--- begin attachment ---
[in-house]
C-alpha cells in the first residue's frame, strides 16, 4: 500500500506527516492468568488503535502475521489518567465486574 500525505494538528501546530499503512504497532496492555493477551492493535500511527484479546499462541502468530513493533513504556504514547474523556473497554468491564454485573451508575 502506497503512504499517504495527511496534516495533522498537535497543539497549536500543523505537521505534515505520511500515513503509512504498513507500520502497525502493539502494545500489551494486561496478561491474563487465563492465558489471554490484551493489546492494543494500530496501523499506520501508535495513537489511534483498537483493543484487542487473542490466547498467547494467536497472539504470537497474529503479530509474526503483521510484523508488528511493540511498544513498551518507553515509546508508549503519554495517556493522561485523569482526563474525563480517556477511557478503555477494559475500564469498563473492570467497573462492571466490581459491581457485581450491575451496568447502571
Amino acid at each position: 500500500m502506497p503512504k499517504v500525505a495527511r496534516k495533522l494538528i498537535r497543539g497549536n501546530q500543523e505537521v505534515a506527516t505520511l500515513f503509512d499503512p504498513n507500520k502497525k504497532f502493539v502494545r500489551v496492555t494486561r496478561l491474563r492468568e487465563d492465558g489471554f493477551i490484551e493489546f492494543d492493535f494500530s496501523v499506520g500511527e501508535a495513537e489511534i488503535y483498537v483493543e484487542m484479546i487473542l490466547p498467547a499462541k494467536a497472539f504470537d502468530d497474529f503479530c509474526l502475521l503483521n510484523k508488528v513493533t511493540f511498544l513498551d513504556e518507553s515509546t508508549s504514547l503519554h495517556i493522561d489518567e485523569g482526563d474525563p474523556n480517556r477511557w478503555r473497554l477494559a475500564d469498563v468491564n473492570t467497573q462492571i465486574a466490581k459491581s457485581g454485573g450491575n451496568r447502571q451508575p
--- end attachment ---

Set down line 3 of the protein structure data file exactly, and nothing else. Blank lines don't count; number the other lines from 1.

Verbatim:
Amino acid at each position: 500500500m502506497p503512504k499517504v500525505a495527511r496534516k495533522l494538528i498537535r497543539g497549536n501546530q500543523e505537521v505534515a506527516t505520511l500515513f503509512d499503512p504498513n507500520k502497525k504497532f502493539v502494545r500489551v496492555t494486561r496478561l491474563r492468568e487465563d492465558g489471554f493477551i490484551e493489546f492494543d492493535f494500530s496501523v499506520g500511527e501508535a495513537e489511534i488503535y483498537v483493543e484487542m484479546i487473542l490466547p498467547a499462541k494467536a497472539f504470537d502468530d497474529f503479530c509474526l502475521l503483521n510484523k508488528v513493533t511493540f511498544l513498551d513504556e518507553s515509546t508508549s504514547l503519554h495517556i493522561d489518567e485523569g482526563d474525563p474523556n480517556r477511557w478503555r473497554l477494559a475500564d469498563v468491564n473492570t467497573q462492571i465486574a466490581k459491581s457485581g454485573g450491575n451496568r447502571q451508575p